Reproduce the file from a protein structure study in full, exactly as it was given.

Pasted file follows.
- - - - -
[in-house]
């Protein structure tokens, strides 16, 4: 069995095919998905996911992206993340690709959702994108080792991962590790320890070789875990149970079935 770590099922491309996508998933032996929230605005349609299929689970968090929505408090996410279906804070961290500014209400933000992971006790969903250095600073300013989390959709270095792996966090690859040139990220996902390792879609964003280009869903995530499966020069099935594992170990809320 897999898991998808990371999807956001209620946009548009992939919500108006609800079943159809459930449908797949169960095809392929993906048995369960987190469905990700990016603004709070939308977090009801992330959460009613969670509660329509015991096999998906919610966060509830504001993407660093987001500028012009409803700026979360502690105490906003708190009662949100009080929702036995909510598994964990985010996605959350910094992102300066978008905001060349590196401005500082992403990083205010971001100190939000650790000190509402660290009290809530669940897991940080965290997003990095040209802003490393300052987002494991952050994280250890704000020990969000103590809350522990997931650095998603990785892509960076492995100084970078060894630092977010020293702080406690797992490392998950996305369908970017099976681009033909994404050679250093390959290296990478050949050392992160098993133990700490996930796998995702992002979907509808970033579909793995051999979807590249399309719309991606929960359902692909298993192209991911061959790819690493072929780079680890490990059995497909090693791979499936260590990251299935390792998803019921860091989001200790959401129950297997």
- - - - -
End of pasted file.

[in-house]
């Protein structure tokens, strides 16, 4: 069995095919998905996911992206993340690709959702994108080792991962590790320890070789875990149970079935 770590099922491309996508998933032996929230605005349609299929689970968090929505408090996410279906804070961290500014209400933000992971006790969903250095600073300013989390959709270095792996966090690859040139990220996902390792879609964003280009869903995530499966020069099935594992170990809320 897999898991998808990371999807956001209620946009548009992939919500108006609800079943159809459930449908797949169960095809392929993906048995369960987190469905990700990016603004709070939308977090009801992330959460009613969670509660329509015991096999998906919610966060509830504001993407660093987001500028012009409803700026979360502690105490906003708190009662949100009080929702036995909510598994964990985010996605959350910094992102300066978008905001060349590196401005500082992403990083205010971001100190939000650790000190509402660290009290809530669940897991940080965290997003990095040209802003490393300052987002494991952050994280250890704000020990969000103590809350522990997931650095998603990785892509960076492995100084970078060894630092977010020293702080406690797992490392998950996305369908970017099976681009033909994404050679250093390959290296990478050949050392992160098993133990700490996930796998995702992002979907509808970033579909793995051999979807590249399309719309991606929960359902692909298993192209991911061959790819690493072929780079680890490990059995497909090693791979499936260590990251299935390792998803019921860091989001200790959401129950297997």